Tuesday, 23 April, 2019

Study examines how climate change is stressing us out

Study gives depressing look at how climate change puts Americans’ mental health at risk Health Problems, Global Warming Linked, Per Study
Gustavo Carr | 12 October, 2018, 15:10

For this study, researchers examined the mental health records of 2 million randomly selected USA citizens using data collected by the Centers for Disease Control and Prevention's Behavioral Risk Factor Surveillance System between 2002 and 2012, comparing the responses to meteorological and climatic data from the same period. "Exposure to hotter temperatures and higher rates of precipitation in that period produced increases in the probability that people were going to report some mental health problem in that period", Obradovich said.

Anxiety and depression are among the common health challenges resulting from rising global temperature. Over the course of years, every one degree increase in temperature leads to a 2% increase in mental health related issues. Also, the way the question was worded allowed the researchers to identify people who were experiencing mental distress even if they hadn't sought professional health, they wrote.

Especially significant given the dire United Nations climate change report is the authors' finding that people affected by Hurricane Katrina had a 4 percent higher prevalence of mental-health issues than people in comparably sized communities who had not experienced a natural disaster.

In fact, a 1-degree C change - or a 1.8-degree F increase - could cause a 2 percent increase in mental health problems in just five years. In months when it rained for over 25 days, there was a rise in mental health problems by 2 percent, they noted when compared to months when there was no precipitation. "For example, is poor sleep due to hot temperatures the thing that produces mental health problems?"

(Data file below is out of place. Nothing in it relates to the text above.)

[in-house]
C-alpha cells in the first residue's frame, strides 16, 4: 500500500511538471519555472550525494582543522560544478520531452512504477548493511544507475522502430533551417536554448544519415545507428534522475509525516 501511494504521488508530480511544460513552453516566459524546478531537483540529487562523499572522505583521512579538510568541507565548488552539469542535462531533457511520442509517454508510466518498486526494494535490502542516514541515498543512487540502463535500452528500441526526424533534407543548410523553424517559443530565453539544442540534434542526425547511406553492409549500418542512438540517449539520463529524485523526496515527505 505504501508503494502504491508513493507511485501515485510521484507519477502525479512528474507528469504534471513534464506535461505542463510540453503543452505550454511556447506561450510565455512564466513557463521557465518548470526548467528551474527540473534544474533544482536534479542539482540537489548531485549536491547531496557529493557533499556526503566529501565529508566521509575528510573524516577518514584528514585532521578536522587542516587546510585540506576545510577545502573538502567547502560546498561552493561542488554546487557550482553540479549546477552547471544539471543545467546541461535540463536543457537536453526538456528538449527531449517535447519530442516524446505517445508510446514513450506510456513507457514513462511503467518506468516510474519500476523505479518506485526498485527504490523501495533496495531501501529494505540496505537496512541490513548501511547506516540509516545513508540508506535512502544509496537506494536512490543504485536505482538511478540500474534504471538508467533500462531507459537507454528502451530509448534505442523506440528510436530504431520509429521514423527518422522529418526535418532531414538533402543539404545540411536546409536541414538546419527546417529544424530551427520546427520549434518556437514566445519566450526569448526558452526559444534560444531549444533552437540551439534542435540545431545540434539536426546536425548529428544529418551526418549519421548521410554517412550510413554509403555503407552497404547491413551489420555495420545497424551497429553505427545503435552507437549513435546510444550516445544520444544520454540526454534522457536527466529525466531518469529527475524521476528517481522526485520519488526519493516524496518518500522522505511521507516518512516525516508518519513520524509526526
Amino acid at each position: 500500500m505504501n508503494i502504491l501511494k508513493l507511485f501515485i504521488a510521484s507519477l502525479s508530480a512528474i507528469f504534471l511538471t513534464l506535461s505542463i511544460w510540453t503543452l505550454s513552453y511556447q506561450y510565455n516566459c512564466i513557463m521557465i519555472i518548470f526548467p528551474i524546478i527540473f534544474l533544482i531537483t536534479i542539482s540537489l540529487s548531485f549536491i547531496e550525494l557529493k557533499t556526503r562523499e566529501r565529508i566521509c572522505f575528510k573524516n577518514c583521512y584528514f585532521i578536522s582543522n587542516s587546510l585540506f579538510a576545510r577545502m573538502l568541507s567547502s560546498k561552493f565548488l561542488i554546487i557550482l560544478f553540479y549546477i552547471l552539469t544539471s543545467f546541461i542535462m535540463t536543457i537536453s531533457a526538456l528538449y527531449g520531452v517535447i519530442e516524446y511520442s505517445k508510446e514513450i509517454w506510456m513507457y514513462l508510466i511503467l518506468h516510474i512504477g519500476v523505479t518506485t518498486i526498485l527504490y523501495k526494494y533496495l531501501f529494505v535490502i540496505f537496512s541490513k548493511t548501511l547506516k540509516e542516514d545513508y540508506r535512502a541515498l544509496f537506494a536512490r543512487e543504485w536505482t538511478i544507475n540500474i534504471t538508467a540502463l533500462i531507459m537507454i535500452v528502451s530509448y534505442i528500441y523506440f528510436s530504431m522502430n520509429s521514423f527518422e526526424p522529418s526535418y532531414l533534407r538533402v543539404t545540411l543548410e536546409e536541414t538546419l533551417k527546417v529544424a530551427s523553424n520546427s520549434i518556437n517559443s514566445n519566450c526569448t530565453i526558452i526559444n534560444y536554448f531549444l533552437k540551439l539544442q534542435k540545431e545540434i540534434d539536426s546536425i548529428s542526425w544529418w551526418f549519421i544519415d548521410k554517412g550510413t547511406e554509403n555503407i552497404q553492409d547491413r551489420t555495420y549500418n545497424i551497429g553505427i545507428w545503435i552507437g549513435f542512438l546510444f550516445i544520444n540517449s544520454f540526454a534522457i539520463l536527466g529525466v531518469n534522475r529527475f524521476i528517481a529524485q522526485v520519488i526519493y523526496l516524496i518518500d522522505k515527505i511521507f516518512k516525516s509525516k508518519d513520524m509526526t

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Tarun Dua, mental health expert at WHO, explained: "Half of mental health disorders arise before the age of 14". "Yet for too long, mental health has been mostly an afterthought, despite its overwhelming impacts on communities and young people, everywhere". "It is time to act on mental health".

So, why don't people who live in warmer places generally have worse mental health than people in colder places? Further low-income individuals seemed to be affected more (60 percent more) with climate change than other income groups.

Other studies have found a connection between suicide rates and temperature.

"The most important point of this new study is that climate change, indeed, is affecting mental health, and certain populations (women and the poor) are disproportionally impacted", said Dr. Jonathan Patz, a professor, and director of the Global Health Institute at the University of Wisconsin-Madison said. In this report, respondents had to answer how many days during the last month they felt that their mental health was not very good, including depression, stress, and emotions.